Right to Property
The Right to Property guarantees a person’s right to possess private property unless it is explicitly barred by law. Most constitutions in the world recognize this right, except those that form the framework of a communist government. Even the Universal Declaration of Human Rights mentions this right.
Right to Property Article
In the Indian Constitution, Article 300A guarantees the Right to Property to people. This article falls in Part XII of the Constitution. It states that no person can be deprived of his/her property save by the authority of law. However, this was not the case when the original Constitution was drafted.
Right to Property is a Fundamental Right?
Even before 1949, the Government of India Act of 1935 had provisions with respect to the Right to Property. Under this law, the property of zamindars and peasants was protected. The government could take away the property only for public purposes.
In the original constitution, the Right to Property was a Fundamental Right under Article 19(1)(f) and Article 31. However, the status was changed with an amendment to the constitution.
Under the First Amendment to Indian Constitution, Article 31A and Article 31B which made legislation granting zamindars possession over their property unchallengeable in the court of law.
Why Right to Property Removed from Fundamental Rights?
The main reason for the removal of the right to property from the fundamental rights was a large number of litigations in courts related to the land acquisition of government. This was acting as an impediment to the development process, which included infrastructure development and agriculture reforms.
This was considered necessary to meet the socialistic goals of the government. Also, it was suggested that the interests of the public and public welfare should come before private interests. Nevertheless, it did not mean that state can take away private property in any manner. It is in the same spirit that the Supreme Court of India has, in a number of cases, rejected the doctrine of adverse possession to take away the property of citizens.
Although some amendments were made thereafter, the next significant amendment was done in 1978.
Right to Property Amendment
In the year 1978, the 44th Amendment Act was enacted by Indian Parliament. Among the many changes that it brought forth, one of the most significant was the removal of the Right to Property from Part III of the constitution. It must be noted that this amendment act did not affect the right of minority institutions to possess property under Article 30.
Right to Property is a Legal Right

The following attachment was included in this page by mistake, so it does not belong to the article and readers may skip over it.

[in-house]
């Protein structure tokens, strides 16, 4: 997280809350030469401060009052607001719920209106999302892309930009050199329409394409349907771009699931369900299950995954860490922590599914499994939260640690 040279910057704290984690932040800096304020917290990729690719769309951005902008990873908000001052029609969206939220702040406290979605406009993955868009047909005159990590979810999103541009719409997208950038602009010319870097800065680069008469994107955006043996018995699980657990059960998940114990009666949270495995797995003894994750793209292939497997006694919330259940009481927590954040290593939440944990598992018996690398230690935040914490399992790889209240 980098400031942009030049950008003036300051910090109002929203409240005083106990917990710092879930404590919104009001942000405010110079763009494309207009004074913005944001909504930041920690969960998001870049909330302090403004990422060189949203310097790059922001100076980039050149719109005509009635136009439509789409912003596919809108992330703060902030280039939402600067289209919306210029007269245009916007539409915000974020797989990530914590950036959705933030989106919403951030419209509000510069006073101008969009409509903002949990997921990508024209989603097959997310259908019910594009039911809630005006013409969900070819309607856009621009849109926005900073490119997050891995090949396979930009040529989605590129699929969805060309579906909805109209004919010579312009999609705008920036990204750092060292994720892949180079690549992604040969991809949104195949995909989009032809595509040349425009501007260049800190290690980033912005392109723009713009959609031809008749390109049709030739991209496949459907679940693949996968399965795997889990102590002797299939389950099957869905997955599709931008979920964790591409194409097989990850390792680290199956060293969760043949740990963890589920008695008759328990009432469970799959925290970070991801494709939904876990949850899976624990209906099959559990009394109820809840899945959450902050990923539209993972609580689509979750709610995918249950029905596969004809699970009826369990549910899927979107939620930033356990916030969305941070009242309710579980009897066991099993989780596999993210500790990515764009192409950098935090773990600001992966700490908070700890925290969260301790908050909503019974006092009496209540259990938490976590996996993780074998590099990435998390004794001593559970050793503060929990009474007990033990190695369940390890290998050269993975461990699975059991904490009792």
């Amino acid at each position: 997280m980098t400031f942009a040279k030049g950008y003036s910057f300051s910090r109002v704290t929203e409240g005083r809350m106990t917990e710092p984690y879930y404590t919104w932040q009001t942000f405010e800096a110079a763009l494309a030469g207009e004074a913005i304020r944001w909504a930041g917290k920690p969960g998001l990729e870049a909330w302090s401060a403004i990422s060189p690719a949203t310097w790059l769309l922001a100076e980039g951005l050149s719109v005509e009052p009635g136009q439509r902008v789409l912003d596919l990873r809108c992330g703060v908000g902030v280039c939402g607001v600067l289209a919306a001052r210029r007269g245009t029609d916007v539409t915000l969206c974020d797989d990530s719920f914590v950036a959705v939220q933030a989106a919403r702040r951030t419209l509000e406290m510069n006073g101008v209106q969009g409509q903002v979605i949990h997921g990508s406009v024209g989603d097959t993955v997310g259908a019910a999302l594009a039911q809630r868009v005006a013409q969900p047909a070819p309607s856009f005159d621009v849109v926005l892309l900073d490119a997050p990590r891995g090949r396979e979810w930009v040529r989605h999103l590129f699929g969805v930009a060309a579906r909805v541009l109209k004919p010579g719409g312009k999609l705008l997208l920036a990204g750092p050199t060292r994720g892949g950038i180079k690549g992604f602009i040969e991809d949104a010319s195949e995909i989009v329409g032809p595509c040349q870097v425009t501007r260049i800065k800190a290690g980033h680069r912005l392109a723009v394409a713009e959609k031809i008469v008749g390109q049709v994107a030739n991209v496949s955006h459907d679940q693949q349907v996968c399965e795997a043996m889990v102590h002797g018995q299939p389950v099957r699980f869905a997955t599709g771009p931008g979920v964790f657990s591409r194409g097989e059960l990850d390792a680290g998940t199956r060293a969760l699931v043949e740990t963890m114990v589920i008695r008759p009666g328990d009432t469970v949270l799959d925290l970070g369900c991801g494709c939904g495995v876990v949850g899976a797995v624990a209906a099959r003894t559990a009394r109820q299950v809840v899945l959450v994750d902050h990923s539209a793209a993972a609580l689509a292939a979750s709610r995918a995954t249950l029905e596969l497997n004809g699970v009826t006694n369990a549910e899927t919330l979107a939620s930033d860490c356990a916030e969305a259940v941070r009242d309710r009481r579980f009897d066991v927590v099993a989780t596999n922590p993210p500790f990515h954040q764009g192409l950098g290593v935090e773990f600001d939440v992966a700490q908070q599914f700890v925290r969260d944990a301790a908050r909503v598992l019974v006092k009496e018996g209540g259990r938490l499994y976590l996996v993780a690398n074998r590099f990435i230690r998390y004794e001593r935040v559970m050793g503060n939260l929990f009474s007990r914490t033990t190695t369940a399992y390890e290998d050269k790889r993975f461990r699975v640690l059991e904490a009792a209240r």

Article 300A of the Constitution makes the right to property a legal right. It allows the state to acquire property under two conditions
- The acquisition should be for a public purpose.
- It should provide for payment of compensation to the owner.
The present status of the Right to Property is that it is a legal right and not a constitutional right. This means that it can be regulated, abridged, or curtailed by law without the constitutional amendment. It also means that in event of a violation of this right, an individual or a party cannot approach the Supreme Court for the issuance of a Writs. However, one can always approach the High court and file a petition.
Although the right to property is still immune from executive action, it is not so from legislative action. In other words, if the Parliament passes a law to this effect, the acquisition of private property by the state is legally justified. Also, there is no guaranteed right to compensation in the event of the state acquiring the property under the legislation passed by the Parliament.
Right to Property Supreme Court Judgements
The following judicial cases highlight how the interpretation of the Right to Property done by the Supreme Court (SC) has evolved over a period of time.
- The SC in the Bank Nationalisation case has held that there remains the right to reasonable compensation for the property taken over by the state.
- At the same time, the court has upheld the Doctrine of Eminent Domain, by which the state can take away private property for public purposes.
- In the Jilubhai Nanbhai Khachar case of 1995, SC held that the Right to Property as given under Article 300A of the Constitution is not part of the Basic Structure of the Indian constitution. It is only a legal right.
- Courts have time and again held that the state has no right to interfere in citizens’ private property unless it is done by the authority of law. This was most recently reiterated by the court in Ravindran vs District Collector, Vellore case of 2020.
- In January 2020, SC in Vidya Devi vs the State of Himachal Pradesh and others held that the Right to Property is a human right. In this case, the court held that the state cannot use the Doctrine of Adverse Possession to take away the property of its subjects without following the due procedure.
Right to Property UPSC
The Right to Property guarantees a person’s right to possess private property unless it is explicitly barred by law. In the Indian Constitution, Article 300A guarantees the Right to Property to people. It is not a fundamental right, but rather a legal right. Prior to the 44th Amendment Act, the right to property was a fundamental right. Difficulty faced by the government to acquire land for developmental works led the Parliament to change the status quo. Since then, it has remained a legal right. However, highlighting its importance, the Supreme Court in various instances has suggested that, it is a human right.